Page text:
Magazine article Washington Report on Middle East Affairs

Non-Jewish Immigrants Forcing Israel to Choose between Being a "Jewish" State and a Democracy

Magazine article Washington Report on Middle East Affairs

Non-Jewish Immigrants Forcing Israel to Choose between Being a "Jewish" State and a Democracy

Article excerpt

Non-Jewish Immigrants Forcing Israel to Choose Between Being a "Jewish" State and a Democracy

The Law of Return -- which permits Jews to emigrate freely to Israel and defines who is eligible for such immigration in the broadest terms, including those who are the grandchildren of a Jew -- must be tightened to prevent an influx of non-Jewish immigrants who will threaten the Jewish nature of the state, says Eli Yishai, leader of the Shas Party.

In December, Shas activists in Beit Shemesh publicly accused immigrants from the former Soviet Union of bringing "diseases" into the country and "flooding Beit Shemesh with abomination." Beit Shemesh Deputy Mayor Moshe Abutul (Shas) went further, raising the possibility of "separate towns for Russian gentiles."

The fact that as many as 50 percent of recent immigrants are not halachically (according to Orthodox Jewish law) Jewish has led Yishai to the view that immigration laws must be tightened. "There's no doubt hundreds of thousands of additional non-Jews will make cooperation between Israelis very difficult," he warned.

Yishai's top priority is the removal of the clause in the Law of Return which affords grandchildren of Jews the right to immigrate. The original law guaranteed Israeli citizenship to Jews from anywhere in the world. In 1970, it was amended to include those with Jewish roots and connections: non-Jewish spouses, children and grandchildren of Jews. This was a deliberate reverse mirroring of the Nazi definition of Jewishness. It meant to create a law that would embrace those who might not consider themselves Jewish but might nonetheless face anti-Semitism.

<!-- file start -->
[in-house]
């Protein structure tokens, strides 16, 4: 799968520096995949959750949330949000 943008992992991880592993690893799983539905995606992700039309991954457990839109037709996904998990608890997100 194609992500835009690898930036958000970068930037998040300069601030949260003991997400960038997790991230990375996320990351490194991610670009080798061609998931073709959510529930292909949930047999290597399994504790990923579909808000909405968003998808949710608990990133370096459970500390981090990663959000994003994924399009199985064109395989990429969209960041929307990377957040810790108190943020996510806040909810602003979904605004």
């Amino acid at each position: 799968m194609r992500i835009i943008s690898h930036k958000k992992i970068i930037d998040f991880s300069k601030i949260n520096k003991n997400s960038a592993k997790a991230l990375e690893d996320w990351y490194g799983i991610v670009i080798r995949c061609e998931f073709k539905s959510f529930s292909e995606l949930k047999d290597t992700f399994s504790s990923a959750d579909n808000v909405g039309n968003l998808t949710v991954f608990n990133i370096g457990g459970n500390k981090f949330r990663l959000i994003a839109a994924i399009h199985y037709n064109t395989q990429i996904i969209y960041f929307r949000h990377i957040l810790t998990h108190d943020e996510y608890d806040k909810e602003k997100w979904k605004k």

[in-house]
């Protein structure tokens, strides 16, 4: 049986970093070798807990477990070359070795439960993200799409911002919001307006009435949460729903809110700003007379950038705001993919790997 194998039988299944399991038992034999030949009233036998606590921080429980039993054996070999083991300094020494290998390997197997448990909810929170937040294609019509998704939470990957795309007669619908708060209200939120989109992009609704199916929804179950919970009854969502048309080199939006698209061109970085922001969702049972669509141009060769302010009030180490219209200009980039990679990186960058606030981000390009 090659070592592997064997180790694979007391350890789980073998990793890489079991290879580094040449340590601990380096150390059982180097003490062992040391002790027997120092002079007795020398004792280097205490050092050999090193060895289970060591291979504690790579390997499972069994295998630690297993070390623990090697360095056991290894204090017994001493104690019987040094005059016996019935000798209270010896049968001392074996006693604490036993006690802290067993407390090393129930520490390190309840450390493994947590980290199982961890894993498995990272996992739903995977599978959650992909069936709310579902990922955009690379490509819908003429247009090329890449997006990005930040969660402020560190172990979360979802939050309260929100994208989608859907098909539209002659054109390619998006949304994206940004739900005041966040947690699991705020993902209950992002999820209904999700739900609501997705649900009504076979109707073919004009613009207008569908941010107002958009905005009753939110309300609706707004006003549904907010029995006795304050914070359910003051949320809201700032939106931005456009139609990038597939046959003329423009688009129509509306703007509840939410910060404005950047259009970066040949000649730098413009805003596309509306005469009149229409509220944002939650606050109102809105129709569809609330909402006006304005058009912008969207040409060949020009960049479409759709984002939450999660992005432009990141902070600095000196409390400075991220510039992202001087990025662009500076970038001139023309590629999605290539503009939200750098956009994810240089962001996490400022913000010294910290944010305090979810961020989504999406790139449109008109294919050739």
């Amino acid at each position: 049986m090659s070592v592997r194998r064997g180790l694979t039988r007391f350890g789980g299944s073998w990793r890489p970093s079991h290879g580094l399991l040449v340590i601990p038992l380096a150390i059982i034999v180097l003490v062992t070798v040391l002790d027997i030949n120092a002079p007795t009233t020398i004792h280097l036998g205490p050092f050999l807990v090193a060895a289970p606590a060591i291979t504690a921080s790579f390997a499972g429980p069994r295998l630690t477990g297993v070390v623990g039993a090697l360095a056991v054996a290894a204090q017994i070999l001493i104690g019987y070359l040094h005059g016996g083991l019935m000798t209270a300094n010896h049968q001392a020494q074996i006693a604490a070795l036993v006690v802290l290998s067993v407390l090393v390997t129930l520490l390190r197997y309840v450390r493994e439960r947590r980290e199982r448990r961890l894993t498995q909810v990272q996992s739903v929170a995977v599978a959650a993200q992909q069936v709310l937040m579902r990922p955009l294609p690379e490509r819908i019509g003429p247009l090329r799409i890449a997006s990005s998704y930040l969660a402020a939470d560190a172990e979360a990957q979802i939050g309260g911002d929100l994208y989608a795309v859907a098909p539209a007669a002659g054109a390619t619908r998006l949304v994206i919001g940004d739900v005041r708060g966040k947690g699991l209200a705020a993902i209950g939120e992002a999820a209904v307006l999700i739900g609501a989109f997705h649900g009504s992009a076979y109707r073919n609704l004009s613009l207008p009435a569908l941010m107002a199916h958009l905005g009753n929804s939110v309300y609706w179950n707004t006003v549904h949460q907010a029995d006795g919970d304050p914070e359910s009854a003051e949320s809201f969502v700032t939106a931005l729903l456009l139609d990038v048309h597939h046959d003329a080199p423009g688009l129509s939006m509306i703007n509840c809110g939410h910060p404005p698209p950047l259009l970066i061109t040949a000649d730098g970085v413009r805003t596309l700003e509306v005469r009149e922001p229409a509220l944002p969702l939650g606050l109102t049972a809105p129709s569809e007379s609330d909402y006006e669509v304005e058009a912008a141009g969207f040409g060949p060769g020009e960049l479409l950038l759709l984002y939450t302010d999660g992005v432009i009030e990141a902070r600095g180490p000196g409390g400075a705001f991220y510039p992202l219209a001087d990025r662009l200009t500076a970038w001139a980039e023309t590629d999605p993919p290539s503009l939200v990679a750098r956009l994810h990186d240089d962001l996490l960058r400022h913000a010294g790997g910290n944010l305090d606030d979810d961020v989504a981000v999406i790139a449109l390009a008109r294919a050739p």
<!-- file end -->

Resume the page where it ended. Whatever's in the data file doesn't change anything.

Tens of thousands of non-Jews enter Israel on this basis, Yishai said. The conspicuous increase in incidents of incitement against new immigrants from the former Soviet Union is leading a growing number of Knesset members to believe that the time is ripe to discuss a reform of the Law of Return. Several members of the Knesset said the only way to ensure the longevity of the Jewish people in Israel is by abolishing the section of the law which offers the right of return to the non-Jewish grandchildren of Jews. United Torah Judaism's MK Shmuel Halpert described non-Jewish immigrants as a "fifth column."

Aba Dunner, executive director of communications for the Conference of European Rabbis, warns that if the precarious economic situation in the former Soviet Union should decline, the immigration could become an unstoppable tidal wave: "If they don't change the Law of Return and the economy here goes down the tubes, you're going to have five million goyim sitting in Eretz Yisrael. There's no doubt about it. That's the thing that Israel ought to be very careful about because these Jews will have a lot of goyim in their families -- and boy, are we talking about a lot of goyim -- and they'll all end up in Israel."

Minister Michael Melchior, who is responsible for diaspora affairs, has suggested amending the grandchild clause in the Law of Return to bar immigrants if they come without their Jewish grandparents, and changing the paragraph that pertains to converts to allow only their nuclear family to accompany them.

Under Orthodox Jewish law, only persons with Jewish mothers or converts are considered Jews. Although 85 percent of immigrants in the early part of the decade were halachically Jewish, according to immigration officials, in the past two years, non-Jews have constituted just over 50 percent. Overall, 75 percent of Russian-speaking immigrants of the past decade are halachically Jewish. A Russian immigrant journalist on a press tour in December to Minsk and Vilna organized by the Jewish Agency estimated that 80 percent of participants in Agency-sponsored youth programs in the former Soviet Union are non-Jews.

The demonstration in Beit Shemesh by ultra-Orthodox Jews was sparked, in part, by the proliferation of shops selling pork. Decrying the growing assaults against non-Jewish immigrants, a group of prominent Russian-speaking immigrants, including former Prisoners of Zion like Yosef Begun and Vladimir Slepak, issued a statement accusing "xenophobes and racists" among Russian immigrants of having formed an alliance with religious extremists within Israeli society to defame the non-Jewish immigrants. …

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